Monday, November 2, 2009

An Amazing Jacket

A friend of mine actually likes to shop, and she finds the most astonishing things at thrift shops. Today, I'm going to show you one of her finds. She bought it because it was too good to leave in the store, even though it didn't fit her. I'm the beneficiary and have had the pleasure of owning this jacket for several years. I'm now in the process of replacing the lining, which was shredding. I thought to document the jacket before proceeding.

So, I introduce to you my vintage Auckie Sanft jacket. I can't say exactly when this was made but it was probably the mid-1970s. It is very close fitting and came with a mid-knee length, matching A-line skirt with a plain back and large box-pleated front. The skirt never fit but I have worn the jacket a lot.

Auckie Sanft was a high-quality Montreal manufacturer. Perhaps this jacket was designed by John Warden, though maybe not, as it seems Warden did not work with Auckie Sanft for long. Whoever was responsible for it was a master.

There are several things about this jacket that are special. First, the fabric. This jacket is made from beautiful Linton Tweed. "There has never been a Chanel collection without Linton tweeds", apparently (according to a 2004 story on News). I believe it! This fabric is absolutely luscious. It's predominantly cream, with novelty threads in silky/shiny white, dark blue and white, and soft grey woven through it to create an irregular plaid. The label says 83% wool, 17% acrylic. From a distance, a little unfortunately, it looks like a horizontally-striped jacket. No matter, it's gorgeous! Here's the back.

The stripiness of the fabric tells an interesting story. First, it's beautifully matched at all body seams, and the sleeve cap matches perfectly, but only in the back. Hmmmm. In the front, the sleeve cap is not matched to the jacket at the armscye, but the sleeve and body do match lower down.

This is a mystery! The solution is that the upper pocket flap disguises a little seam which does not match. It has something to do with the bust shaping provided by the princess seam.

The designer used what I believe was the darker blue selvedge edge of the fabric to provide a coordinating trim found on the pocket flaps, collar and back belt.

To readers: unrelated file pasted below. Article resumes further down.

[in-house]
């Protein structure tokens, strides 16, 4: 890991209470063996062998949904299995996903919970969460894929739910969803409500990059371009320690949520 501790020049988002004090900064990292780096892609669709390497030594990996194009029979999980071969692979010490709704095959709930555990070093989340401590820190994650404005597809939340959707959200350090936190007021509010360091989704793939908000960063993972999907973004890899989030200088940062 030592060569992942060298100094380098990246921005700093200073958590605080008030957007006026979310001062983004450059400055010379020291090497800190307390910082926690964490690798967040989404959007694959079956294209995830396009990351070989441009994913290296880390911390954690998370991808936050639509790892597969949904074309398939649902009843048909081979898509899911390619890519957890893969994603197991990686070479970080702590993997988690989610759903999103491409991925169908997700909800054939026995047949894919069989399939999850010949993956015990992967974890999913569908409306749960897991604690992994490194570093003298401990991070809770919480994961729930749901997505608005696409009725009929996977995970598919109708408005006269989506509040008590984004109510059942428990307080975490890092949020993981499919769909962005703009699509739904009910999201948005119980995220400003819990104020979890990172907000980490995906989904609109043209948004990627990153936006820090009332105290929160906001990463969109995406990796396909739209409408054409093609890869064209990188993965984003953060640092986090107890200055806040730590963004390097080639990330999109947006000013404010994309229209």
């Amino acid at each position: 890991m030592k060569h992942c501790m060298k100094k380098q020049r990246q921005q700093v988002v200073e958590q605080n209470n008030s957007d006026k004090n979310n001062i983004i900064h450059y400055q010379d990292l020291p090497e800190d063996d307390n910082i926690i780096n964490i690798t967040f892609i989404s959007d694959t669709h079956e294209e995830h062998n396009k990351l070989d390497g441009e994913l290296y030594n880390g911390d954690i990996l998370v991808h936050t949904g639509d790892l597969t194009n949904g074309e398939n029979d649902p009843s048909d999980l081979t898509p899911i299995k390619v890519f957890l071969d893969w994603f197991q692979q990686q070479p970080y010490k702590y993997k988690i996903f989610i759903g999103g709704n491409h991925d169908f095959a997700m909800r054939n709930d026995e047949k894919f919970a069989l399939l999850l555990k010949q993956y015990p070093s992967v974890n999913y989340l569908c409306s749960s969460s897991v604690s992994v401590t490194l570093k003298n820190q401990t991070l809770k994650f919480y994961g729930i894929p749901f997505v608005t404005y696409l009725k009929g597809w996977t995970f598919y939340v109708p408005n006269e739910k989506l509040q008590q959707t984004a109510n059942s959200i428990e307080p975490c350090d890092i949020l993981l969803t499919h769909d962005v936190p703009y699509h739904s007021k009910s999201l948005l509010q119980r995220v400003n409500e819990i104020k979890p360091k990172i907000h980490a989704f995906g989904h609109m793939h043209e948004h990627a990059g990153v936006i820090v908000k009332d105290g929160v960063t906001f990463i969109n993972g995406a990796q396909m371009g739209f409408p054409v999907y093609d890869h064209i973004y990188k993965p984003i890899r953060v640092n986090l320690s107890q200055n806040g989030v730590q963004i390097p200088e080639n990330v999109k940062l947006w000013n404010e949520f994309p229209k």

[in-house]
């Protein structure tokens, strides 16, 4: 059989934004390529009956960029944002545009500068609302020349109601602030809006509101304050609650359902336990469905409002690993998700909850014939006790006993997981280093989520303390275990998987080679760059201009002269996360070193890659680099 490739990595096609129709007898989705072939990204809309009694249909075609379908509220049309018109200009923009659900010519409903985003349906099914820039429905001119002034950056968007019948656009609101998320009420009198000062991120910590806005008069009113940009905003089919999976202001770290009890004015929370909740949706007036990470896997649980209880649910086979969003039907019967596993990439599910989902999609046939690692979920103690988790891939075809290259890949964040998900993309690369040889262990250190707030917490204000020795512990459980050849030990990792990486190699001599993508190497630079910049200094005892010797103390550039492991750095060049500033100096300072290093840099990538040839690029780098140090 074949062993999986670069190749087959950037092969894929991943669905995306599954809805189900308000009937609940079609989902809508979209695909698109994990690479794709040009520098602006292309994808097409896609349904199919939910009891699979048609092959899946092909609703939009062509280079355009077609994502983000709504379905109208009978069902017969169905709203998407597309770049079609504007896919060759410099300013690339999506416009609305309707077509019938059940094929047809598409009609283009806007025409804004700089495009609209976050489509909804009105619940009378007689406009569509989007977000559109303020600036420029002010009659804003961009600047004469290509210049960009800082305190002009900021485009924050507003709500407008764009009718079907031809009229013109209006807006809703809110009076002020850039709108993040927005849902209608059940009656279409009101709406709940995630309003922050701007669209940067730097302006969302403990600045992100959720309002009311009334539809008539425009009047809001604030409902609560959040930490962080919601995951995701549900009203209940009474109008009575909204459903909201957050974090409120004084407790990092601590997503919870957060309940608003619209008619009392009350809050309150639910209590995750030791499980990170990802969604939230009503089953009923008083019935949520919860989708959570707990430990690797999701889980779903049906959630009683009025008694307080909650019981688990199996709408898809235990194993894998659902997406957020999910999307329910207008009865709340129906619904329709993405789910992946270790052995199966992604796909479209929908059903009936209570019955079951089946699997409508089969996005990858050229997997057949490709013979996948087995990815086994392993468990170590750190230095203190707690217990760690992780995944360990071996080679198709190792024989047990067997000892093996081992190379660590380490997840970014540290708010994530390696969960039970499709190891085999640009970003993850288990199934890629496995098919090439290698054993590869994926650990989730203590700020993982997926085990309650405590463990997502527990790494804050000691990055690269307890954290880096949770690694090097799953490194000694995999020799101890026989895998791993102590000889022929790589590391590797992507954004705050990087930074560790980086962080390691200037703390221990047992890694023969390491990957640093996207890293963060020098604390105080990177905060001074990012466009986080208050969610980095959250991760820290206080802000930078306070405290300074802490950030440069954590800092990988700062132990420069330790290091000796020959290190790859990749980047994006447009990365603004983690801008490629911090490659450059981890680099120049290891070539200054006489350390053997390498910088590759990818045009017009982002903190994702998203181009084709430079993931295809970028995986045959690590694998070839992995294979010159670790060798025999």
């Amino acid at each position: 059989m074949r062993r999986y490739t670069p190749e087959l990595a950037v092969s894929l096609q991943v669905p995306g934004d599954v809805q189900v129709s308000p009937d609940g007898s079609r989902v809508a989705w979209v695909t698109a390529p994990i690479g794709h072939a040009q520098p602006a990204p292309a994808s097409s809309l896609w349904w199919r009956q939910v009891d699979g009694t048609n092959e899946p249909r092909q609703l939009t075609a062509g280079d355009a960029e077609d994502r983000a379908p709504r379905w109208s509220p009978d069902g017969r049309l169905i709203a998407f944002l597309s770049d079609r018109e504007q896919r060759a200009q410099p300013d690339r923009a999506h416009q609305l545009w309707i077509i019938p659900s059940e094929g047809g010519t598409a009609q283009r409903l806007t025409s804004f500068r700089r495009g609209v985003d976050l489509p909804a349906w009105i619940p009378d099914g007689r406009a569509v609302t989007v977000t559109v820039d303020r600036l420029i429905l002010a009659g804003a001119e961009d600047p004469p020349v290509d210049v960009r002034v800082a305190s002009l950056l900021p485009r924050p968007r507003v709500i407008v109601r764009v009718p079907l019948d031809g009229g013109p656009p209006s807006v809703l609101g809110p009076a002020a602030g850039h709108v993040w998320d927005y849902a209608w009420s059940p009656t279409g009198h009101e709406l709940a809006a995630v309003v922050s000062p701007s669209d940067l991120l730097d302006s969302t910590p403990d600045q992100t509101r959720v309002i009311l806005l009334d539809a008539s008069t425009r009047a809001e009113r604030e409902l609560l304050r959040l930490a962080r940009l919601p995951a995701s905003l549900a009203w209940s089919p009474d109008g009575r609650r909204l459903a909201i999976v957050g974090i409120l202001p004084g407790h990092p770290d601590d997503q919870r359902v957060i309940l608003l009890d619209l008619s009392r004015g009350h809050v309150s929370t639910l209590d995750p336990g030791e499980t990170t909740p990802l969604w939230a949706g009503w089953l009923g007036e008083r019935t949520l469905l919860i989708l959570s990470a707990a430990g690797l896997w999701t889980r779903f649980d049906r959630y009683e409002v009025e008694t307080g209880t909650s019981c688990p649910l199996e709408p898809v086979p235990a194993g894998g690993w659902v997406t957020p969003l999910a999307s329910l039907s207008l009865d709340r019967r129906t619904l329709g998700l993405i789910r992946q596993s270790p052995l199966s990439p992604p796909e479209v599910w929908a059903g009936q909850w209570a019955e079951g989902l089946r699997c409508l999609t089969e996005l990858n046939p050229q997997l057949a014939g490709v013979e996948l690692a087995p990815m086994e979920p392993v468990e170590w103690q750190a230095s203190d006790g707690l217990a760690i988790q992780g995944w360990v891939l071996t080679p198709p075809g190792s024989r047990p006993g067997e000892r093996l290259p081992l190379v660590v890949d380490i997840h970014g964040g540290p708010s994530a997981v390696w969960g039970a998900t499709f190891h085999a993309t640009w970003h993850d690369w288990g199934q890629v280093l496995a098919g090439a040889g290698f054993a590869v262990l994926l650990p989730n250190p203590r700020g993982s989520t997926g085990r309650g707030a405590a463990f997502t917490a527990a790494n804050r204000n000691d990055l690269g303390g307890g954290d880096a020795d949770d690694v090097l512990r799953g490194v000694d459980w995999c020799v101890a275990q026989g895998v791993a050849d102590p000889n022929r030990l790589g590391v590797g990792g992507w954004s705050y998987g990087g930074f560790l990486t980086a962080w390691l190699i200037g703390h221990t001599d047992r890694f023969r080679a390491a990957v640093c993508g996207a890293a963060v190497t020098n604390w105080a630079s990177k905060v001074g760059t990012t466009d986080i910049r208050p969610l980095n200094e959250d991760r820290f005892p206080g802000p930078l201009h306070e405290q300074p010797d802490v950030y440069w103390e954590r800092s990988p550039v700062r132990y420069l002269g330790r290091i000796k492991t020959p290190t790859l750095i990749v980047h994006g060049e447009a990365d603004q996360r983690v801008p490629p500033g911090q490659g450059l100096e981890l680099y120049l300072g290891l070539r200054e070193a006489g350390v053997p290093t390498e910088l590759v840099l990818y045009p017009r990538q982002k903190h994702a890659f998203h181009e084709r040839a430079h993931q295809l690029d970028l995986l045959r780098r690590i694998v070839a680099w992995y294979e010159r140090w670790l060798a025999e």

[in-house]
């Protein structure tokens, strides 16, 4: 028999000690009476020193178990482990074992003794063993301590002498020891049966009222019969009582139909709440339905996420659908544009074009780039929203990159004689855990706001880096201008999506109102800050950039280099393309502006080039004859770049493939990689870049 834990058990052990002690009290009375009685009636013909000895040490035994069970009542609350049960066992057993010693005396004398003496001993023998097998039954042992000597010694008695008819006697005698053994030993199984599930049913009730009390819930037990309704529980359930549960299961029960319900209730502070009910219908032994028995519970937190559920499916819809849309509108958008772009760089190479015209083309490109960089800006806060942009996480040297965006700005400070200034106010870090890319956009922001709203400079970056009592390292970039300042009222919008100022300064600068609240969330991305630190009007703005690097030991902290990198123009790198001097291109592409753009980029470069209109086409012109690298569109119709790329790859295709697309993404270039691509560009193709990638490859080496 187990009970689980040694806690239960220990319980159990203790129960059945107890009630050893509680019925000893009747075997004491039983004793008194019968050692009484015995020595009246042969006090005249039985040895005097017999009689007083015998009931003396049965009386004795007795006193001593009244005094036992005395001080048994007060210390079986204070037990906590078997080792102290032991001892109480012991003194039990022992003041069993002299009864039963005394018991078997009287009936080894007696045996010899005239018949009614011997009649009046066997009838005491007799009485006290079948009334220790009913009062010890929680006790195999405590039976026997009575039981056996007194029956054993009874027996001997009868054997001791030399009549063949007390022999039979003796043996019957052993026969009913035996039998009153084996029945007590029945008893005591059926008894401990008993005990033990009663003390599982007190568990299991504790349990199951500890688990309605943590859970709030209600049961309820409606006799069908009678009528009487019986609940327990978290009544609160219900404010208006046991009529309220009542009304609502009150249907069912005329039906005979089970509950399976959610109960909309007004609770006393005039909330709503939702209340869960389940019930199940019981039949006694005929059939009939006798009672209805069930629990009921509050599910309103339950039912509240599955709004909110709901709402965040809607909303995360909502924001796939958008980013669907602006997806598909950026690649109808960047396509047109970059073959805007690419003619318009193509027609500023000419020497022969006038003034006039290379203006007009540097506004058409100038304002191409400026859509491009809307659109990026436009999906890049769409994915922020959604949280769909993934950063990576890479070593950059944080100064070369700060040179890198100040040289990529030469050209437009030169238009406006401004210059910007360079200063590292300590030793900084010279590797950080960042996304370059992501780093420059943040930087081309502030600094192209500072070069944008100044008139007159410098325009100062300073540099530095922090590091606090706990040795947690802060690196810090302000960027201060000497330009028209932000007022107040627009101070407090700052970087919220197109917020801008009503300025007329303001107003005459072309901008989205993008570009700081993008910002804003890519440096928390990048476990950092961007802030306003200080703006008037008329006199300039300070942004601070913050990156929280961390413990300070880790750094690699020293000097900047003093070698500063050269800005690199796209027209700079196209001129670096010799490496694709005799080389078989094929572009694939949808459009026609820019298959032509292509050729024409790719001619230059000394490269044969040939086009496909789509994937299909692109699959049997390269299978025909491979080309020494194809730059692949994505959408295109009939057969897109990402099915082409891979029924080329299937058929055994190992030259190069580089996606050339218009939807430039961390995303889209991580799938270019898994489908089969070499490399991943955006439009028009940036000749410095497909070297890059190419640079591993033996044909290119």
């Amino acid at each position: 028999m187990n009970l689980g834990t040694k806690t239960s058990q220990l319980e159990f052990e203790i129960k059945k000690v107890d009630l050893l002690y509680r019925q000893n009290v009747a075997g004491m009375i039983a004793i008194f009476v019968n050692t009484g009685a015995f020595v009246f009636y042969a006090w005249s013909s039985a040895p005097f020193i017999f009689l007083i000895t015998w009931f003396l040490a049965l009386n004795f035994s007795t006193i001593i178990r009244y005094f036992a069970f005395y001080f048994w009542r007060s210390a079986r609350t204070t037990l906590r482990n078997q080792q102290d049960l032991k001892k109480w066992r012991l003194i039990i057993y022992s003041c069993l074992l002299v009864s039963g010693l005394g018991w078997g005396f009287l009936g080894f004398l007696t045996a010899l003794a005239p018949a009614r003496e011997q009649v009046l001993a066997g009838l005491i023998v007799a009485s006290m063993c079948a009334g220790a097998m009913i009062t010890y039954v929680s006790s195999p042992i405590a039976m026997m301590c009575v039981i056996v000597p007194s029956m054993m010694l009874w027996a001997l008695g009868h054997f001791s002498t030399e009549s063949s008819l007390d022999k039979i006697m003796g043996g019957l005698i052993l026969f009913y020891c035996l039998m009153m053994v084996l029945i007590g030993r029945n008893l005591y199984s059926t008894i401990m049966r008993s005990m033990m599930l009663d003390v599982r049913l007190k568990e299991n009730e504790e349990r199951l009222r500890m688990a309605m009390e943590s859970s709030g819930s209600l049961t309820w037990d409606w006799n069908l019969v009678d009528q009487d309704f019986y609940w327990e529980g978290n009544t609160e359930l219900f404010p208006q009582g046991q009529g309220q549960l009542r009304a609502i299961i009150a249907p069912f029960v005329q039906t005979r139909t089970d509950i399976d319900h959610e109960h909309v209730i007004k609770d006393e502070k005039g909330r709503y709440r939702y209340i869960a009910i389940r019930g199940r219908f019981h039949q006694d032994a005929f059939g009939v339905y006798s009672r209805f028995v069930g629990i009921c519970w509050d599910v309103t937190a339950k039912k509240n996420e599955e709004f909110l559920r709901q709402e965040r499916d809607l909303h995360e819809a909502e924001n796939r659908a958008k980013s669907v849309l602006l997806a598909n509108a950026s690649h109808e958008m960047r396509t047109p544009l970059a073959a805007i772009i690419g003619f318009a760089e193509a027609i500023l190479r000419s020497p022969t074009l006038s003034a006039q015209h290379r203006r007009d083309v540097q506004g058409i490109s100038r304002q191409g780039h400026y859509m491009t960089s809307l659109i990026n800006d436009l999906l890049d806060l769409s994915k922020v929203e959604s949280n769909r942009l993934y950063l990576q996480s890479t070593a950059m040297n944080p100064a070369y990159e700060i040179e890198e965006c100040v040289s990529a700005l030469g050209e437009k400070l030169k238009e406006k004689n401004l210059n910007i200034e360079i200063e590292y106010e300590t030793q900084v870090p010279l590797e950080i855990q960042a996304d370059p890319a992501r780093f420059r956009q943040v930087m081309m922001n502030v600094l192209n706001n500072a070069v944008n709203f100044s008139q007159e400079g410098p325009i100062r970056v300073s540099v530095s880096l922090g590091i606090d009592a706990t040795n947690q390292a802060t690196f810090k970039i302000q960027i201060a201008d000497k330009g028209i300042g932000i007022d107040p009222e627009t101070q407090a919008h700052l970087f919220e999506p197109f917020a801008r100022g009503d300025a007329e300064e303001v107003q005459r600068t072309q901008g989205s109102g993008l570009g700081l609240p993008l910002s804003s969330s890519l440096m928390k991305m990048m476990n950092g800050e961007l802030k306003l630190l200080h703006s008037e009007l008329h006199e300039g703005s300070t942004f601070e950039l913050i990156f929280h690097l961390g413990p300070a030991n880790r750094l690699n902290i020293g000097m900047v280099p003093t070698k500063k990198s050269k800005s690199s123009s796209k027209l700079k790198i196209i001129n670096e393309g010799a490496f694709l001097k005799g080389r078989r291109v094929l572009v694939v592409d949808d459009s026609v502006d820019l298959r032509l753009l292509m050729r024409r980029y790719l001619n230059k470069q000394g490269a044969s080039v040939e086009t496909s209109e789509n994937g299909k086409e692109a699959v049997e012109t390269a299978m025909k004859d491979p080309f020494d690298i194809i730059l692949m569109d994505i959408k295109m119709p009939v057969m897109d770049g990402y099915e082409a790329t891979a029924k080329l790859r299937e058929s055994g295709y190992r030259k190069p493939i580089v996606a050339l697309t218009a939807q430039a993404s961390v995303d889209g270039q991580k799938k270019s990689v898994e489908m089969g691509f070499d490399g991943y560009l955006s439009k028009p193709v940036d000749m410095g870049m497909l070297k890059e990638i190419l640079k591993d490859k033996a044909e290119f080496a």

The next feature of the jacket is that the maker has reduced bulk almost everywhere by using lining fabric as facing - the collar, pocket flaps and front are lined to the edge.

There is also very very little internal structure in the jacket. There is a very light shoulder pad and very light-weight and supple canvas (possibly linen?) at the front edges, around the armscye, and behind the pocket flaps. The chest area has a single layer of a slightly stiffer woven interfacing. The back shield and hem interfacing are the softer canvas, cut on the bias. I believe there is no interfacing at all in either the collar or pocket flaps!

Here are some photos of the details.

Only the lapel area, sleeve hems and vents are not faced with thin lining fabric. The sleeve hems are bulky! But check out the Chanel buttons. Are they real??

Check out all photos in more detail at my Flickr page.


  1. See I thought you made that jacket! But I love how the selvedge is part of the jacket...gave me some ideas to "copy!"

  2. There are so many CC buttons out there it's hard to know which are real and which aren't. Honestly I've given up on trying to tell the real ones from the fake ones. I LOVE your jacket and looks like a perfect vehicle for your new lining!

  3. Not a sewer (seamstress is better, right?), but I'm a big fan of those who are. Congratulations on starting a blog, Kay and I will send the link to a couple of friends who are avid sewers...seamstresses. Take care and have fun.

  4. Thanks for starting a blog. Hey, post went you want to and have time, and don't worry about it when you are "absent". Love seeing your stuff.

  5. Welcome to the blogging !

    That jacket is TDF..thanks for sharing the details!

  6. Kay, I've been a fan of your sewing for several years, and am always delighted to see your newest projects and to revisit your older ones on PR or your Flickr site. So imagine how happy I am to see you've started a 'blog! Yay!

    Thank you for dissecting this beautiful jacket. The sewing methods are interesting. For a very long time I've been wanting to make a one-layer jacket, and this lining-faced, minimialist-construction design is a step in that direction. I hope you make a jacket to emulate this one, so I can continue to learn from your hard work!


  7. I'm not a big shopper myself, but I haunt thrift stores specifically in the hopes of finding treasures like that jacket. That, and for things to cut up, but that's another story.

    Beautiful jacket, and welcome to the blogging world.

  8. I see you've discovered the charms of vintage Auckie Sanft. Aren't they a wonder? Have a look at the ones I've written about...

    Square with Flair

  9. Auckie Sanft was my grandfather. I am blessed to have many of his originals that he made for both my mother (his daughter Elaine) as well as my grandmother. I still wear them! thank you for the appreciation of his hard work!